Whaaat? You didn't know that prairie dogs have their own language? (Cue Dramatic Prairie Dog clip)
Professor Con Slobodchikoff of Nothern Arizona University spent 30 years studying "prairiedogese" and cracked the secret of how prairie dogs communicate with each other:
During his analysis, Slobodchikoff noticed something: Even though the human call was consistently different from the other calls, there was still significant variation between the individual human calls. He began to wonder whether the little rodents could possibly be describing their predators — not just differentiating hawk from human, but actually saying something about the particular human or coyote or hawk that was approaching.
So he devised a test. He had four (human) volunteers walk through a prairie dog village, and he dressed all the humans exactly the same — except for their shirts. Each volunteer walked through the community four times: once in a blue shirt, once in a yellow, once in green and once in gray.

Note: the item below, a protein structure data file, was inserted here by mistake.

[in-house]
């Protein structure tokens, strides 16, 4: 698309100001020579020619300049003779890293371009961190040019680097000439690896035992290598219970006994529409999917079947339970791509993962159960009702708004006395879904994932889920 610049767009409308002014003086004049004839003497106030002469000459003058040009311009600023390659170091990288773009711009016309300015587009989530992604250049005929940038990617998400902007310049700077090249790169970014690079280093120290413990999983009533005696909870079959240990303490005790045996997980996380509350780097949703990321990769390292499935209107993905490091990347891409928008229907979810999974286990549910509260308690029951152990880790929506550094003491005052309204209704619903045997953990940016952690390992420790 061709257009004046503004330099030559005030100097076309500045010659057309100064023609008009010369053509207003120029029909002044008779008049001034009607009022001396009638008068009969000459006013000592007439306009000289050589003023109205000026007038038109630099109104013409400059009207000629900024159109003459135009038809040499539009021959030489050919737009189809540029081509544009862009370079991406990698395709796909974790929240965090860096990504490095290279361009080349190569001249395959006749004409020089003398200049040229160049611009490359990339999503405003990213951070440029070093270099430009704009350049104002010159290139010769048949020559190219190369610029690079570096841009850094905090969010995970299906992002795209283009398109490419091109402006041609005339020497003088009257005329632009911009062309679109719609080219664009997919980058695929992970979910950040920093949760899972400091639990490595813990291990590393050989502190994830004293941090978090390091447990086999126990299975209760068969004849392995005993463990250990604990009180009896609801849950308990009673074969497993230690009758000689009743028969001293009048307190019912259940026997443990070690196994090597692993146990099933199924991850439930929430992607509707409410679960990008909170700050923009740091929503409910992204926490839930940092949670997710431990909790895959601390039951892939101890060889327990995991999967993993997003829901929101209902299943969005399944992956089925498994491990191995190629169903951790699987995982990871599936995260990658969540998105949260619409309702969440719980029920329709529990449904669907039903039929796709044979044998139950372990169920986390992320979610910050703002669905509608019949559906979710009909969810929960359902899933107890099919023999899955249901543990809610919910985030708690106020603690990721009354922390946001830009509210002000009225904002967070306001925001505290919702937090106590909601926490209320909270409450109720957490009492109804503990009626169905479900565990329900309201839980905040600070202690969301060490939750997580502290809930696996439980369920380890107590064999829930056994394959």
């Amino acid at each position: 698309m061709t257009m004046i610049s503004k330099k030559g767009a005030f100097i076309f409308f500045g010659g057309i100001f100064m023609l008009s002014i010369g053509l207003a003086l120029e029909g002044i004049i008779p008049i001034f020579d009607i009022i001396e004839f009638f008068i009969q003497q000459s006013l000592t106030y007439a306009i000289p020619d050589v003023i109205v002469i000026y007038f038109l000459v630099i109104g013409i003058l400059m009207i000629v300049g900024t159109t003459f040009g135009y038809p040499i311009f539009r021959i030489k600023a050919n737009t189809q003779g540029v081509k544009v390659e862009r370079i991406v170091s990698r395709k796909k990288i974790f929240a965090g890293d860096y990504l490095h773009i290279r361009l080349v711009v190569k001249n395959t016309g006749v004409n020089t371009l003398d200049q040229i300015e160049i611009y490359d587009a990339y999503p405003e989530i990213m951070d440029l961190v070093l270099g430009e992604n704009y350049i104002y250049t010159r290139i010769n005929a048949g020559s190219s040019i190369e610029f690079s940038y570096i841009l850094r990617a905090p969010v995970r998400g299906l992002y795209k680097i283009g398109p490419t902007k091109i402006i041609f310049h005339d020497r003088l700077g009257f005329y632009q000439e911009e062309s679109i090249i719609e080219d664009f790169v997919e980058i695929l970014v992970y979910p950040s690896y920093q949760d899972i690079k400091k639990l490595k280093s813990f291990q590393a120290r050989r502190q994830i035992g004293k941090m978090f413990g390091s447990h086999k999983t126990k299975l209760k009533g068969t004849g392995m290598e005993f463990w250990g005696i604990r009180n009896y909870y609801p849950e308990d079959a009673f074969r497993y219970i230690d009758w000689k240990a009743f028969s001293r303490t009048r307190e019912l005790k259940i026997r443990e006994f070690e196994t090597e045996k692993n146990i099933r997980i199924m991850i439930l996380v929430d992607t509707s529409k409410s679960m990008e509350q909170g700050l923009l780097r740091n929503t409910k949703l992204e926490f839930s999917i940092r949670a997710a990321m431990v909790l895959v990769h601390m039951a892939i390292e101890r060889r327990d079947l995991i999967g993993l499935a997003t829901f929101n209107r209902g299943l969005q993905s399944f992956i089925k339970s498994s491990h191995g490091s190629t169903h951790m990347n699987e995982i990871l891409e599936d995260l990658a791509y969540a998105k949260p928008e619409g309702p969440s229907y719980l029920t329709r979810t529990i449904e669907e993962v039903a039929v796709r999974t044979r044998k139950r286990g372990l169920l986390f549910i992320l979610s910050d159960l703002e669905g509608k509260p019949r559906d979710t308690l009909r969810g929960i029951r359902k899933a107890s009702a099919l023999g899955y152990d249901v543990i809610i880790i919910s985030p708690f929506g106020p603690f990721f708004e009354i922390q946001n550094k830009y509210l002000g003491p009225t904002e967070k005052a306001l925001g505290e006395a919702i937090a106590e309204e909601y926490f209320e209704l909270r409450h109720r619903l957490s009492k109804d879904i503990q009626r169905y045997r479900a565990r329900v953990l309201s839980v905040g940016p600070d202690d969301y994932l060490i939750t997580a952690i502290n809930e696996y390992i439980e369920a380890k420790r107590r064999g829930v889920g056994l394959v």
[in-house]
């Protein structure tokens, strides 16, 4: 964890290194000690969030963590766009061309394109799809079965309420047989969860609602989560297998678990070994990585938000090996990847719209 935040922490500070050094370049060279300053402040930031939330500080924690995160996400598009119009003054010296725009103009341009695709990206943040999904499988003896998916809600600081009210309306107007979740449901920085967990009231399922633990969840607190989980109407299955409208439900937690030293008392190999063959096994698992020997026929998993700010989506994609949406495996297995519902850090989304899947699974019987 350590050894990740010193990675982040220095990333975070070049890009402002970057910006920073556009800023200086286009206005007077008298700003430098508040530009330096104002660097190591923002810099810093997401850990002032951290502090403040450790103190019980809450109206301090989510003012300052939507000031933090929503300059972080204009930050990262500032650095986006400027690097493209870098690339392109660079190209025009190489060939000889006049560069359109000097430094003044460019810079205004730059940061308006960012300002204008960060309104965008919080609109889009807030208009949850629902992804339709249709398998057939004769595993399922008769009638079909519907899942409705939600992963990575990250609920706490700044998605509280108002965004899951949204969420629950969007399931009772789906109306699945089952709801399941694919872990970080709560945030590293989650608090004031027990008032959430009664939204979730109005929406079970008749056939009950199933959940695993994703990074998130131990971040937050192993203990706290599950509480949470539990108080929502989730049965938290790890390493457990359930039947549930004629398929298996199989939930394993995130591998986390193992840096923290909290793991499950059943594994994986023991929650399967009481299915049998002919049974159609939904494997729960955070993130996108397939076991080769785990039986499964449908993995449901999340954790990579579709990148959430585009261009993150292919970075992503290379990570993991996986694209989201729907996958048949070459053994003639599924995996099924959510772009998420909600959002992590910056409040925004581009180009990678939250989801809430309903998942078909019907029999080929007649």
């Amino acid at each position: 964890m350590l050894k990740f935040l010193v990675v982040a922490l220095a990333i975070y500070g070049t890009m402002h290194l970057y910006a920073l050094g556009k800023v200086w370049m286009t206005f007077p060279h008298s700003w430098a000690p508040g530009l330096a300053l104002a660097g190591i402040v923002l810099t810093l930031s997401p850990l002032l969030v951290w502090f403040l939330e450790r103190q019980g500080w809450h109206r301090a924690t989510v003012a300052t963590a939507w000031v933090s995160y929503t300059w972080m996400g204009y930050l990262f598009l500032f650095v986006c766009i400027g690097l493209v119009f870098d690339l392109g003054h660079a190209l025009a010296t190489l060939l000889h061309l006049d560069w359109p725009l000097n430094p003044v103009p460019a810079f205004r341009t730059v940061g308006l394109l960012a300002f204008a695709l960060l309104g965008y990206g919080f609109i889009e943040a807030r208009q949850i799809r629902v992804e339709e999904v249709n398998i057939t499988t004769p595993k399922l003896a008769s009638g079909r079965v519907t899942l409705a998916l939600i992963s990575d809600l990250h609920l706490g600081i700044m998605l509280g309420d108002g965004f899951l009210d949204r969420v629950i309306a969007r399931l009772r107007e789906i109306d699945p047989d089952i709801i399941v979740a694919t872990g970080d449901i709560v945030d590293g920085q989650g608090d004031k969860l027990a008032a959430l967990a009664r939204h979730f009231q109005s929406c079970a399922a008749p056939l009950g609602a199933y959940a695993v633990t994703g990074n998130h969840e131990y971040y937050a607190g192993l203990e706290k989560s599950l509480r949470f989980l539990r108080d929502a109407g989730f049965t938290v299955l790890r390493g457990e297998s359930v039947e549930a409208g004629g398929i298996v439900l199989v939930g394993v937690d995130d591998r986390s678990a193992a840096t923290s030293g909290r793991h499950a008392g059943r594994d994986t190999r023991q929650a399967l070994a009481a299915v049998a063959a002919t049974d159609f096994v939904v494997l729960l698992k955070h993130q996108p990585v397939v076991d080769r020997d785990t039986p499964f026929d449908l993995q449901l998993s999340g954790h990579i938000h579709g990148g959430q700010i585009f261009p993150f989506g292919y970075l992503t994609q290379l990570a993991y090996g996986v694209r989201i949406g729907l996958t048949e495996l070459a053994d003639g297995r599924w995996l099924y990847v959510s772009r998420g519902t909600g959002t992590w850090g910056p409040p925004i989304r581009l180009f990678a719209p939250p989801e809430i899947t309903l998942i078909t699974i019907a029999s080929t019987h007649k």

He found, to his delight, that the calls broke down into groups based on the color of the volunteer's shirt. "I was astounded," says Slobodchikoff. But what astounded him even more, was that further analysis revealed that the calls also clustered based on other characteristics, like the height of the human. "Essentially they were saying, 'Here comes the tall human in the blue,' versus, 'Here comes the short human in the yellow,' " says Slobodchikoff.
Jad Abumrad and Robert Krulwich of NPR's Morning Edition have the fascinating story, including a Flash feature where you can hear the different prairie dog calls: http://www.npr.org/2011/01/20/132650631/new-language-discovered-prairiedogese